The sponsors of such bills often seem to be in what Big Dope humorously refers to as “panic mode” as if the changes, such as the acceptance of a loving relationship between members of the same sex, would threaten the sponsor’s own safety.

Now, none of this is new. My study of the history of your species tells me that bigotry has been a dominant feature of your behavior patterns for ages.

Therein lies the irony of this current behavior.

Oddly, the supporters of Bigotry Support laws (I’ll just call them BS laws for short) feel that the chances for passage improve to the extent that they are presented as supporting what you call “religious freedom.”

How idiotic, if you don’t mind my saying so.

These BS laws are, to one familiar with the nature of our galaxy, a direct result of over four billion years of what you call "evolution." Consider the distrust of strangers. It is obviously a remnant of the ancient impulse of your developing species to band together in tribes for mutual protection.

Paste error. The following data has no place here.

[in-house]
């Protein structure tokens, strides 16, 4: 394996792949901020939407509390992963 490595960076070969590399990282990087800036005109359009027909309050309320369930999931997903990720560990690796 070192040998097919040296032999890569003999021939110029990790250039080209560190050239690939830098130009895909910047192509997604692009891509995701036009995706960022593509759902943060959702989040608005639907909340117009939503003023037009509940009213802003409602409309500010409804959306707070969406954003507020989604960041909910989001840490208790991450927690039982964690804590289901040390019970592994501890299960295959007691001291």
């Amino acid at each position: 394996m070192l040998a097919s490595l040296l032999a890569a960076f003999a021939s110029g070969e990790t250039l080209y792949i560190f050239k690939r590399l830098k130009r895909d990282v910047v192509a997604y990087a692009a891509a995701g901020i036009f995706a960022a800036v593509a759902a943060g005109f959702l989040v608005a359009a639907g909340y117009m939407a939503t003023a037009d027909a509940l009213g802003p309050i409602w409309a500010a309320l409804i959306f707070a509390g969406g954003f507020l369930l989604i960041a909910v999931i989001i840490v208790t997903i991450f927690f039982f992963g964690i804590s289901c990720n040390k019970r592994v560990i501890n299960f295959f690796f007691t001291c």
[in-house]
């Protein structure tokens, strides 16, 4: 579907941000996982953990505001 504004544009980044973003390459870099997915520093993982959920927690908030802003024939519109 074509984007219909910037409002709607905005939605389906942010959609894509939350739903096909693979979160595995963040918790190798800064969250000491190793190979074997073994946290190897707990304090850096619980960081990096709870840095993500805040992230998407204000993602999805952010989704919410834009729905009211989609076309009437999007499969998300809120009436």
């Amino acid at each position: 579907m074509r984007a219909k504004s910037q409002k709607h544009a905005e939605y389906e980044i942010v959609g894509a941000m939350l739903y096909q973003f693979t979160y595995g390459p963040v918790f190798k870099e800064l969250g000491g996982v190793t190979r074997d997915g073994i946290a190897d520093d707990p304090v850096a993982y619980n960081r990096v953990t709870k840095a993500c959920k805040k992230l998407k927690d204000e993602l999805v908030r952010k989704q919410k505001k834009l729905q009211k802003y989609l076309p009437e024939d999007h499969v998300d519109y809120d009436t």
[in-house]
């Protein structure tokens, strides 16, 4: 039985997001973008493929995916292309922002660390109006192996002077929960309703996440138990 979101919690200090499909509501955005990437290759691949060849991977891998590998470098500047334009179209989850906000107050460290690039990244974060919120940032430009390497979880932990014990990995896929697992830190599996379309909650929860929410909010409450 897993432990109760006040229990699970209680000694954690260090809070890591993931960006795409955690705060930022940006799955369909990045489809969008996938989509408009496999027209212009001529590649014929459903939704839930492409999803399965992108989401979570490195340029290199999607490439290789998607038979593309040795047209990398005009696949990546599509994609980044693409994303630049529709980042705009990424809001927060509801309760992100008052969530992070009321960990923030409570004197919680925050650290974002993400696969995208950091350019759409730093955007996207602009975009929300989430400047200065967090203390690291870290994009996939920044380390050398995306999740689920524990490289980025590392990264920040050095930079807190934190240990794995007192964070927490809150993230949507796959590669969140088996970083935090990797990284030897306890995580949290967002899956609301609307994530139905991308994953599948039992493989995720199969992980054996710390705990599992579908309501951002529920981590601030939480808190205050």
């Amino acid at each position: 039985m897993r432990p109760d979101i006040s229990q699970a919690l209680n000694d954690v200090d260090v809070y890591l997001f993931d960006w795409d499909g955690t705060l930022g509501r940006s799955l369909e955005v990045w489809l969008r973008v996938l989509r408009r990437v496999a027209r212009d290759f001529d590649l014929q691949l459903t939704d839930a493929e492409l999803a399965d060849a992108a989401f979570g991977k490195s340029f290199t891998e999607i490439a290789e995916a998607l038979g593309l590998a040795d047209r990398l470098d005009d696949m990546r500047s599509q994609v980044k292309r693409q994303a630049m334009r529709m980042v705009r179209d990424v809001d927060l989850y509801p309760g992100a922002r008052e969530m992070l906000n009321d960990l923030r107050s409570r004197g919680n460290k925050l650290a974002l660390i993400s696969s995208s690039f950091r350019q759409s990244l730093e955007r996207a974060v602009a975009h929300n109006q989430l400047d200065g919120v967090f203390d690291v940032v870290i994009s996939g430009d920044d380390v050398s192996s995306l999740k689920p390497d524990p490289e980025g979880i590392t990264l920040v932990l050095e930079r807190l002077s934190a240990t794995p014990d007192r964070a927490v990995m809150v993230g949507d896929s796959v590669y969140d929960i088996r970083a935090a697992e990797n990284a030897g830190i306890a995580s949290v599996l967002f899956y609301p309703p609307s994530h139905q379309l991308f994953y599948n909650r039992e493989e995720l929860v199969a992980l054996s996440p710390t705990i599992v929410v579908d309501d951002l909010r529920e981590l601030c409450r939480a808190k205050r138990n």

The fear? The individual organism on the ancient savannah who wasn’t stressed and kept alert by constant fear of predators would be the first one eaten. Fear is a prime motivator for your behavior, and when it doesn’t exist, you can develop BS legislation to support it as an artificial motivator..

And the panic exhibit by BS legislators is nothing more than the old “flight or fight” syndrome writ large.

So, the passage of BS legislation certainly doesn’t derive from your literary figure who said, “Amen, I say to you, whatever you did for one of these least brothers of mine, you did for me.” Oh no, BS legislation could not be further in intent than that.